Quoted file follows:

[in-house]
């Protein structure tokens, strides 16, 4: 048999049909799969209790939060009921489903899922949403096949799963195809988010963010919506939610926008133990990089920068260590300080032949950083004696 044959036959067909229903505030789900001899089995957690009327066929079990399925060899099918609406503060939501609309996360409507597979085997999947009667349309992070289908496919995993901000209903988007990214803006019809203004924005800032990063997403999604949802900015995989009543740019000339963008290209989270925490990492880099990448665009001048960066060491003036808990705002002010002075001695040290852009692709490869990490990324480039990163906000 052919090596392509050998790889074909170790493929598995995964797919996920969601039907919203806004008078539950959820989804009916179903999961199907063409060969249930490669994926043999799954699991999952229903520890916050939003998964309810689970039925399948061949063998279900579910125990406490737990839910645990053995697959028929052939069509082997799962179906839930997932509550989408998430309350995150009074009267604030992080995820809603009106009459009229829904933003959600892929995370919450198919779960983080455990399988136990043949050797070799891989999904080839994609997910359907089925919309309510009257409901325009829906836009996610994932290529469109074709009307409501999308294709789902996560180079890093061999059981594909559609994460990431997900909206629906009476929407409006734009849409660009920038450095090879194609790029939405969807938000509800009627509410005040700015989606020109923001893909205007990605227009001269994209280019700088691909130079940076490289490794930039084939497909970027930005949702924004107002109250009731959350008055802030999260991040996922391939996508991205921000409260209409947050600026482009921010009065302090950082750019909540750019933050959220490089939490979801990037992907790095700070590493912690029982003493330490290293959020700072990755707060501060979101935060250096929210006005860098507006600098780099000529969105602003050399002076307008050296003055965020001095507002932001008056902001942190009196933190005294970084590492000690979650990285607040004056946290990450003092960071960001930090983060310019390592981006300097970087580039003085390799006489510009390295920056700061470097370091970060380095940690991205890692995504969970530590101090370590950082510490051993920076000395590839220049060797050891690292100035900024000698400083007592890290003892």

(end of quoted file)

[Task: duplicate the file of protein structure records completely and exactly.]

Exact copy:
[in-house]
């Protein structure tokens, strides 16, 4: 048999049909799969209790939060009921489903899922949403096949799963195809988010963010919506939610926008133990990089920068260590300080032949950083004696 044959036959067909229903505030789900001899089995957690009327066929079990399925060899099918609406503060939501609309996360409507597979085997999947009667349309992070289908496919995993901000209903988007990214803006019809203004924005800032990063997403999604949802900015995989009543740019000339963008290209989270925490990492880099990448665009001048960066060491003036808990705002002010002075001695040290852009692709490869990490990324480039990163906000 052919090596392509050998790889074909170790493929598995995964797919996920969601039907919203806004008078539950959820989804009916179903999961199907063409060969249930490669994926043999799954699991999952229903520890916050939003998964309810689970039925399948061949063998279900579910125990406490737990839910645990053995697959028929052939069509082997799962179906839930997932509550989408998430309350995150009074009267604030992080995820809603009106009459009229829904933003959600892929995370919450198919779960983080455990399988136990043949050797070799891989999904080839994609997910359907089925919309309510009257409901325009829906836009996610994932290529469109074709009307409501999308294709789902996560180079890093061999059981594909559609994460990431997900909206629906009476929407409006734009849409660009920038450095090879194609790029939405969807938000509800009627509410005040700015989606020109923001893909205007990605227009001269994209280019700088691909130079940076490289490794930039084939497909970027930005949702924004107002109250009731959350008055802030999260991040996922391939996508991205921000409260209409947050600026482009921010009065302090950082750019909540750019933050959220490089939490979801990037992907790095700070590493912690029982003493330490290293959020700072990755707060501060979101935060250096929210006005860098507006600098780099000529969105602003050399002076307008050296003055965020001095507002932001008056902001942190009196933190005294970084590492000690979650990285607040004056946290990450003092960071960001930090983060310019390592981006300097970087580039003085390799006489510009390295920056700061470097370091970060380095940690991205890692995504969970530590101090370590950082510490051993920076000395590839220049060797050891690292100035900024000698400083007592890290003892």